How does the state separate music from noise? How can such filtering apparatus shape the content and form of sound production in the city? As a marker of co-presence to the hearing body, sound is always open to (or rather opens up) the politics of shared existence. In the throes of the post-dictatorship period, Brazil's legislative and executive branches implemented a series of sweeping measures to address quality of life concerns, including environmentalpollution and urban inequality. In Sao Paulo, noise control became a recurrent controversy, growing in size and scale between the 1990s and 2010s.
Together with the much-debated fear of crime and the socioeconomic and cultural tensions between the rich urban center and the poor peripheries, such ecologicalagendas against noise as a harmful pollutant have reconfigured the presence of environmental sounds in the city. In this book, Cardoso argues that the framing of specific sounds as unavoidable, unnecessary, or as harmful "noise" has been an effective strategy to organize spaces and administer group behavior in this rapidly expanding city. He focuses on two interrelated processes.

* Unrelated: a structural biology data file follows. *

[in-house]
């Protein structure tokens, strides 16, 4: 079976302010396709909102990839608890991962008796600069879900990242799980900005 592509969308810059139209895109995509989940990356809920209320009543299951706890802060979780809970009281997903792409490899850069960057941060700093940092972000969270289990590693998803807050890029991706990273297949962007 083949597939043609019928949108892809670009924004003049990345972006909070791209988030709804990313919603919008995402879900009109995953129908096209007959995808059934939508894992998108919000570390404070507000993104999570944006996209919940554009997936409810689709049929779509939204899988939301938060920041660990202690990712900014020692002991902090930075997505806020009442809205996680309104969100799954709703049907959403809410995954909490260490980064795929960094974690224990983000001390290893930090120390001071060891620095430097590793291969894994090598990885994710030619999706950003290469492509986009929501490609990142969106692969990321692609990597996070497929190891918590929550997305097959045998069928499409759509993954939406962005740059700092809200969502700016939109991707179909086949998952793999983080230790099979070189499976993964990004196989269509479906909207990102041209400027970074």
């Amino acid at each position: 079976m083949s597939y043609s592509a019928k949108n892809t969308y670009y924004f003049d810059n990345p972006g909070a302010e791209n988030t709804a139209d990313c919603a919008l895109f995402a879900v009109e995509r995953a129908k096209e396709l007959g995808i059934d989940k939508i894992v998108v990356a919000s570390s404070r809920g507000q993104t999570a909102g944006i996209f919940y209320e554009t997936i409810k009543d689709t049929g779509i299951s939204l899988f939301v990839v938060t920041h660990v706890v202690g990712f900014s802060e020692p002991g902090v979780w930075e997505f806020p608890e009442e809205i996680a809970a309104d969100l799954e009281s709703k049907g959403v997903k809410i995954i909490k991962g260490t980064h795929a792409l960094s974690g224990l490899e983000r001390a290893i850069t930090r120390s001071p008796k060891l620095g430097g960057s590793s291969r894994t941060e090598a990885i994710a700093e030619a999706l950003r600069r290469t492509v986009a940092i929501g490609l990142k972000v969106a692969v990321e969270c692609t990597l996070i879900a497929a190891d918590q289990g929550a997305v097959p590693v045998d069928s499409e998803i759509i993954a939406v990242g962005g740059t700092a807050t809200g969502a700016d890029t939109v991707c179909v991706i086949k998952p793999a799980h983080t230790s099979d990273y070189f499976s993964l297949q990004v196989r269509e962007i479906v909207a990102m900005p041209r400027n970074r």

First, the series of institutional regulatory mechanisms that turn sounds into the all-embracing "noise" susceptibleto state intervention. Second, the constant attempts of interested groups in either attaching or detaching specific sounds (musical events, industrial noise, traffic noise, religious sounds, etc.) from regulatory scrutiny. Sound-politics is the dynamics that emerges from both processes - thechannels through which sounds enter (and leave) the sphere of state regulation.